Labour 10: The Slaying of Cerberus, Guardian of Hades
The opening words of this myth reflect the gravity of Hercules’s labour in Capricorn: “The light of life must now shine forth within a world of dark.” He is commended by his Teacher for having braved “a thousand dangers”, whilst achieving much and gaining wisdom and strength in the process. He is now asked to make use of them, to rescue one in agony who is prey to vast and unremitting suffering.
A vision then appears before Hercules’ inner eye: he sees Prometheus in Hades, shackled to a rock and groaning as if his heart would break. A fierce vulture pecks continually at his liver, but his cries for help echo in vain in the desolation, to be swallowed up by the wind. Prometheus stole fire from heaven but, being immortal, cannot die from this punishment. Hercules is asked to rescue him from his plight.
Downward into the binding worlds of form and darkness Hercules travels, at last entering Hades and finding his way through labyrinthine paths to the king of the underworld who demands to know what a living mortal is doing in his realms. When he learns that Hercules seeks to free Prometheus, the king warns that the way is guarded by Cerberus, a monstrous dog with three great heads, each coiled about with serpents. If, however, he can conquer it with his bare hands, he may unbind Prometheus. The triple-headed dog, with its piercing bark, quickly attacks Hercules, and, grasping its primary throat, he holds it in his vice-like grip until its strength subsides. He then breaks Prometheus’ chains and sets him free.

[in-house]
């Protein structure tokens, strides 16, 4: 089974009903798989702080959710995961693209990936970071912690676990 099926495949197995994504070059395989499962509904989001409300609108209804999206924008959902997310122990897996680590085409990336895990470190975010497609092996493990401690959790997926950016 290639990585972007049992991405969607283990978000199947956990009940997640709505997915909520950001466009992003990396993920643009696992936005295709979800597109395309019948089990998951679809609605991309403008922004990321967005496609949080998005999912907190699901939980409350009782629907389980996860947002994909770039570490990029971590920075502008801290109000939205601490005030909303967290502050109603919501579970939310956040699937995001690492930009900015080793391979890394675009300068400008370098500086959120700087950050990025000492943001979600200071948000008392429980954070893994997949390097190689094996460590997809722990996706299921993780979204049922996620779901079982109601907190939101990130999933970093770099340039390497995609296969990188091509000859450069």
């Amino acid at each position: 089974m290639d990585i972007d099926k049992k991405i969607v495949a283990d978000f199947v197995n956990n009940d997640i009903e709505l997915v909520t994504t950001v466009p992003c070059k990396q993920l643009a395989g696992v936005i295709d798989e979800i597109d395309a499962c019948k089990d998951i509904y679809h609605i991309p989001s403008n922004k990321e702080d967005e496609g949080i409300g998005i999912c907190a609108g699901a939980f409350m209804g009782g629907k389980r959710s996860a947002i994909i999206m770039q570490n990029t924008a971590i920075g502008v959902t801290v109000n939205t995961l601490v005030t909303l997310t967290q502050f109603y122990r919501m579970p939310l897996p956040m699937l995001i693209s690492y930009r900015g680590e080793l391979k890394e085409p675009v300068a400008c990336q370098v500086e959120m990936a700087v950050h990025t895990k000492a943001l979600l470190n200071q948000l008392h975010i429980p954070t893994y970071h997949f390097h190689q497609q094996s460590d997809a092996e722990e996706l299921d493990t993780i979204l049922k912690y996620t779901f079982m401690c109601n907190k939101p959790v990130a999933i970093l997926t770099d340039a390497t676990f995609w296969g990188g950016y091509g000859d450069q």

Interpretation of the myth:
Capricorn is one of the most difficult and mysterious signs to interpret. Why this is so is not readily apparent, but perhaps it has to do with the story of the triumphant initiate - the ‘unicorn of God’. In an old nursery rhyme about “the lion and the unicorn going up to town”, the mystery of initiation is preserved. It depicts for us the emergence of the white and one-pointed consciousness of the initiate and the defeat of the king of beasts, the personality, leading to the triumph of group-consciousness, selflessness and illumination over self-consciousness and selfishness.
In the myth, Hercules descends into Hell in order to release light into the darkest regions of earth. In this we can see the lifting of humanity into a clearer awareness of spiritual reality as well as Christ’s descent into hell - “carrying release for those to be found there”. Paradoxically, Capricorn is predominantly associated with the mountaintop experience. At the foot of the mountain, the goat, the materialist finds nourishment in arid places. On the way up the mountain, the scapegoat searches for the flowers of attained desire, each with its own thorn of satiety and disillusionment. At the summit, the sacred goat beholds the vision and the initiate appears.
In previous labours, Hercules’ tasks have been focused mainly upon individual development and liberation from the thraldom of matter but, from Capricorn onward, his work takes on a universal perspective, embracing the idea of service to the Whole, and culminating in the World Saviour in Pisces. He descends the mountaintop to join a needy humanity again, bringing them light and release.
Keynote of Capricorn:
Personality Aspect: And the Word said: Let ambition rule and the door stand wide.
Soul Aspect: Lost am I in light supernal, yet on that light I turn my back.